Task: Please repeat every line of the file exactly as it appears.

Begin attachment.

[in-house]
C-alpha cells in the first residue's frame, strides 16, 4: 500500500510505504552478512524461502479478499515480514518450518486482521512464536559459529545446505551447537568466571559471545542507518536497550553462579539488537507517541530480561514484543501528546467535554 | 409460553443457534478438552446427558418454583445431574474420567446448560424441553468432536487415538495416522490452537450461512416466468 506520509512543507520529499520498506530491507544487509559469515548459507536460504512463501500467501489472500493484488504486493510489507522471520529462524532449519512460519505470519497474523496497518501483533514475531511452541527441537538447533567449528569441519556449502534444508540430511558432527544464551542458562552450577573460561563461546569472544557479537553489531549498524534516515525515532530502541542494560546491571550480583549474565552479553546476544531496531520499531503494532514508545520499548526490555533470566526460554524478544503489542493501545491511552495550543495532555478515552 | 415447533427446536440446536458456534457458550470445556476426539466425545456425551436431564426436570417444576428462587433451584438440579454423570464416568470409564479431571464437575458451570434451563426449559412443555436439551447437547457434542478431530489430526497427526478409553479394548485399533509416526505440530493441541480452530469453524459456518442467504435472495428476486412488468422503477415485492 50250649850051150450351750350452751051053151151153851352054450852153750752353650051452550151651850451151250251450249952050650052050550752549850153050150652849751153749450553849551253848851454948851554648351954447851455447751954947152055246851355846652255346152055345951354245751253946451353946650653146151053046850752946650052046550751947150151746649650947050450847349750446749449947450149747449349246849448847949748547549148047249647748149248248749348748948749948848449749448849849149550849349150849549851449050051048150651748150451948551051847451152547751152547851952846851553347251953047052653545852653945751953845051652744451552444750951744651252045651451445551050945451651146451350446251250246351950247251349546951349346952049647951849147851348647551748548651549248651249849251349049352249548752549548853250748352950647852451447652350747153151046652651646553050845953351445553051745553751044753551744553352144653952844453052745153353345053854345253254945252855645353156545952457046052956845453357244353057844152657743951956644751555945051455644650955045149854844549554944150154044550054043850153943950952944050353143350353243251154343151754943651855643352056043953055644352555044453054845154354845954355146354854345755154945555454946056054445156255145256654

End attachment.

[in-house]
C-alpha cells in the first residue's frame, strides 16, 4: 500500500510505504552478512524461502479478499515480514518450518486482521512464536559459529545446505551447537568466571559471545542507518536497550553462579539488537507517541530480561514484543501528546467535554 | 409460553443457534478438552446427558418454583445431574474420567446448560424441553468432536487415538495416522490452537450461512416466468 506520509512543507520529499520498506530491507544487509559469515548459507536460504512463501500467501489472500493484488504486493510489507522471520529462524532449519512460519505470519497474523496497518501483533514475531511452541527441537538447533567449528569441519556449502534444508540430511558432527544464551542458562552450577573460561563461546569472544557479537553489531549498524534516515525515532530502541542494560546491571550480583549474565552479553546476544531496531520499531503494532514508545520499548526490555533470566526460554524478544503489542493501545491511552495550543495532555478515552 | 415447533427446536440446536458456534457458550470445556476426539466425545456425551436431564426436570417444576428462587433451584438440579454423570464416568470409564479431571464437575458451570434451563426449559412443555436439551447437547457434542478431530489430526497427526478409553479394548485399533509416526505440530493441541480452530469453524459456518442467504435472495428476486412488468422503477415485492 50250649850051150450351750350452751051053151151153851352054450852153750752353650051452550151651850451151250251450249952050650052050550752549850153050150652849751153749450553849551253848851454948851554648351954447851455447751954947152055246851355846652255346152055345951354245751253946451353946650653146151053046850752946650052046550751947150151746649650947050450847349750446749449947450149747449349246849448847949748547549148047249647748149248248749348748948749948848449749448849849149550849349150849549851449050051048150651748150451948551051847451152547751152547851952846851553347251953047052653545852653945751953845051652744451552444750951744651252045651451445551050945451651146451350446251250246351950247251349546951349346952049647951849147851348647551748548651549248651249849251349049352249548752549548853250748352950647852451447652350747153151046652651646553050845953351445553051745553751044753551744553352144653952844453052745153353345053854345253254945252855645353156545952457046052956845453357244353057844152657743951956644751555945051455644650955045149854844549554944150154044550054043850153943950952944050353143350353243251154343151754943651855643352056043953055644352555044453054845154354845954355146354854345755154945555454946056054445156255145256654